Have you noticed that there now seems to be a porta potty on every block? It’s a proliferation of porta potties! One might be tempted to call it a pandemic of bottomless proportions.
This panoply of modern day outhouses appeared en masse over the last couple of years. Of course, their appearance is the hallmark of home improvement or updating, at least most of the time.
Once in awhile it’s instead the hallmark of a stalled project. It can be a real challenge to get contractors to work on our homes and yards right now. The demand is tremendous and the waits can be long. Sometimes the lengthy stay of the temporary structure isn’t anyone’s fault.
That said, there do seem to be better and worse porta potty placement, and some really do overstay their welcome and become a problem – a neighborhood eyesore or blight. It might be said that like houseguests, portable toilets have a limited shelf life for desirability as far as the neighbors are concerned.
In this post we’ll touch on half bathrooms (created to serve a similar purpose), CCRs, and regulations regarding these portable toilets and where and how long they can adorn front yards.
After the outhouse and before the porta potty there was the half bath. Half bathrooms, sometimes called powder rooms, began being added to new homes in the 1900s so that guests and workers could use the facilities without using the family’s full bath, normally located in the bedroom wing, often upstairs. It was more sanitary and more private.
Half bathrooms are found near the laundry room or garage, or possibly closer to the front door. I’ve seen them off of the primary bedroom, but this is not common.
When half bathrooms are situated near the garage or laundry areas, they are often more utilitarian than fancy. When they are positioned closer to the living areas of the home, they may be more elegant.
Not every home has a half bathroom, and even when there is one, home owners may not want contractors coming into their home. Or they may not want to have to be home themselves to let someone in.
Porta potties solve the problem of providing necessary facilities while not needing to open one’s house to workers.
CCRs and temporary structures
Many neighborhoods, subdivisions, and tracts have Covenants, Codes, and Restrictions, or CC&Rs / CCRs. These are rules, a bit like zoning, that run with the land, Some restrictions or codes are now illegal, and hopefully soon they can be removed entirely from those documents. (Home owner associations or HOAs today also have CCRs that some consumers love, and some hate.)
Some of the restrictions are pretty reasonable, though. Prohibited in many cases were things such as:
- non-residential buildings
- houses that are placed too close to the street or the property line
- raising livestock
- signs in yards (exceptions for selling or renting the home)
- drilling for oil, water, mining, etc.
- creating a stench, dumping, etc.
- setting up temporary structures, such as tents
Here’s an example of a broad restriction against “nuisances” listed in the CCRs for a house that Clair and I recently sold in San Jose: “NUISANCES. No noxious or offensive activity shall be carried on upon any lot, nor shall anything be done thereon which may be or may become an annoyance or nuisance to the neighborhood.”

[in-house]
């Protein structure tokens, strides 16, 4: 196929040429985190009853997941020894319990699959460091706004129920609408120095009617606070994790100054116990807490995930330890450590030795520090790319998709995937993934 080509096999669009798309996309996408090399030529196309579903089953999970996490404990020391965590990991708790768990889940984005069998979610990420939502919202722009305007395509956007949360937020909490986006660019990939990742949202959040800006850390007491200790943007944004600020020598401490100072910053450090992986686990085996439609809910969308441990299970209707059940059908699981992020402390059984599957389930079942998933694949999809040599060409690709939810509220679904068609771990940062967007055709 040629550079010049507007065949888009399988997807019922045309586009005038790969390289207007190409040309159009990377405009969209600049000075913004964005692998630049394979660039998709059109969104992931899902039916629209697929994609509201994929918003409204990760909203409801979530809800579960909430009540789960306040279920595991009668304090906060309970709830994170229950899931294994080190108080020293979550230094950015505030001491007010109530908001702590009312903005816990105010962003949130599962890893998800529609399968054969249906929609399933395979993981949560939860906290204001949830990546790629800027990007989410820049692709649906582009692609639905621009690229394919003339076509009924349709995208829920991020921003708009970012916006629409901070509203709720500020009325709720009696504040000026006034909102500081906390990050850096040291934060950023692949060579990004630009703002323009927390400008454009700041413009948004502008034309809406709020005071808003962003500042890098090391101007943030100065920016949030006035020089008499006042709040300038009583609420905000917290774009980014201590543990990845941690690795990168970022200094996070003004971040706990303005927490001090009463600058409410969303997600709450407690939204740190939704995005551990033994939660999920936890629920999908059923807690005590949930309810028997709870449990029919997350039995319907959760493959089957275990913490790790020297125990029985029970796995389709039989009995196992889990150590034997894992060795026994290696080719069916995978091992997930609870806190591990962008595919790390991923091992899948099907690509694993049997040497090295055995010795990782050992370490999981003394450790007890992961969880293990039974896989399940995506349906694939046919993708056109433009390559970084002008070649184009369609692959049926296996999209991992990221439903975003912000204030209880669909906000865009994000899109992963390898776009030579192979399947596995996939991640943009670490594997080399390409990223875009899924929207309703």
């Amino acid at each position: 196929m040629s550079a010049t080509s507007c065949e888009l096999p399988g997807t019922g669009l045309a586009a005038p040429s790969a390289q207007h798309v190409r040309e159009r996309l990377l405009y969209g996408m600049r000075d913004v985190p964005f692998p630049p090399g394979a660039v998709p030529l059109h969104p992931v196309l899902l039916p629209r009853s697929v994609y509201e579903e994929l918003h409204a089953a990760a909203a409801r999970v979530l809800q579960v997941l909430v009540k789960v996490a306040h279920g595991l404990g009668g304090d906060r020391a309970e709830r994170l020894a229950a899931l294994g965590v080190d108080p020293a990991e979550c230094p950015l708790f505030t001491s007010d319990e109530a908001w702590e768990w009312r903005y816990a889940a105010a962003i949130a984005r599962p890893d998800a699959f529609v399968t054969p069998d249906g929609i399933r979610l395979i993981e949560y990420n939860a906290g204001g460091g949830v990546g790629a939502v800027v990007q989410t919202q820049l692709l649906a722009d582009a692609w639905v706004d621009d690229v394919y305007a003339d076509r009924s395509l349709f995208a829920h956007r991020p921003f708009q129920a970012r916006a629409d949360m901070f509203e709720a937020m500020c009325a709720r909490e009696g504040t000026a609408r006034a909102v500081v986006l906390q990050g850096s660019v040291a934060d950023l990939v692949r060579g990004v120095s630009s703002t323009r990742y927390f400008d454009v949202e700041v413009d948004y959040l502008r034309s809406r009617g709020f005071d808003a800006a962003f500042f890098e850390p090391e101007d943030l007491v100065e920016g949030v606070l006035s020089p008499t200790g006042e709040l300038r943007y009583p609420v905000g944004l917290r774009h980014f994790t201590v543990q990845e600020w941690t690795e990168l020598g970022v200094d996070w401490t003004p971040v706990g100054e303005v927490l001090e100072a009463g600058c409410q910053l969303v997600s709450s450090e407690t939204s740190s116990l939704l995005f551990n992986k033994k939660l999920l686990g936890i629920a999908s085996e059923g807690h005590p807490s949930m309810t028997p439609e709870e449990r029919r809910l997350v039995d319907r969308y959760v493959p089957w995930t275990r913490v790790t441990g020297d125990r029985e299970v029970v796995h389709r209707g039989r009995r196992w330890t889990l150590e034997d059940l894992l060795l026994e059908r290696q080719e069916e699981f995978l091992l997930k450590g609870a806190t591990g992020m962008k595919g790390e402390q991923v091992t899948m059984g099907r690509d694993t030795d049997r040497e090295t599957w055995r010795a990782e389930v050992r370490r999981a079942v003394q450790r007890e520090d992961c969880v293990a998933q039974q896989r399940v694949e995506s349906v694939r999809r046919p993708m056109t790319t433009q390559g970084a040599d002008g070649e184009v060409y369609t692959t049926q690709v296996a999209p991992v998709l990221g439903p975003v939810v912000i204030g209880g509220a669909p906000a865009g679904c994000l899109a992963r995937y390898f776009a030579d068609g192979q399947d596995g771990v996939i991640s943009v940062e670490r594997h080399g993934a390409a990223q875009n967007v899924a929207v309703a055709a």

It’s broad! Today it might be more specific. But sometimes when it is very precise, it may not be broad enough. This same set of CCRs prohibited temporary structures “as a residence” but this was pre-porta potty pandemonium. So it’s not there. Do you think it would be today? Or would the time frame or location of said free standing restroom be limited or somehow restricted?
Unless there is an HOA which is collecting dues, often the old CCRs are unenforceable, but I have to wonder if they were being written today what would be said about portable facilities. Instead, most of what keeps suburban Silicon Valley in line (or somewhat so) are the zoning regulations and local laws. They don’t seem to say much about the movable toilets, though.
I was told by someone researching the issue that contractors can only have them at a job site as long as the work is ongoing. There do not seem to be many laws that prohibit having a portable water closet in one’s yard if the homeowner, not a contractor, ordered it.
Several years ago, there was an article regarding neighbors “raising a stink” over someone placing a portable toilet in her front yard on an apparently permanent basis for family parties. She didn’t want her large family all converging on her bathrooms inside, so she just bought a porta potty and took care of the maintenance with her family. (Sounds like a room addition!)
Laws get written when problems emerge and are recognized as such. With so many portable loos staying long term, it might be worthwhile for government officials to consider questions such as:
- Placement: should chemical or other portable water closets be in backyards, rather than front?
- Should they be allowed on public streets, or in the sidewalk strip between the sidewalk and the street? (I’ve seen them in both.)
- If they are on the street, can joggers and others use them (without permission)?
- Would it be wise to limit how long home owners can have these WCs in their (front) yards? Or can they be there permanently?
When attending festivals and large gatherings, it’s always a relief – so to speak – to find a porta potty, especially if it is clean and not smelly. When they start looking like room additions on every block, and they remain on the street, driveway, or front yard for months at a time, neighbors may start to consider it a blight.
The portable toilet industry has really taken off. It might be time for our regulations to address situations when they move from being mostly useful to mostly an eyesore.
Related reading and interesting stuff on chemical toilets: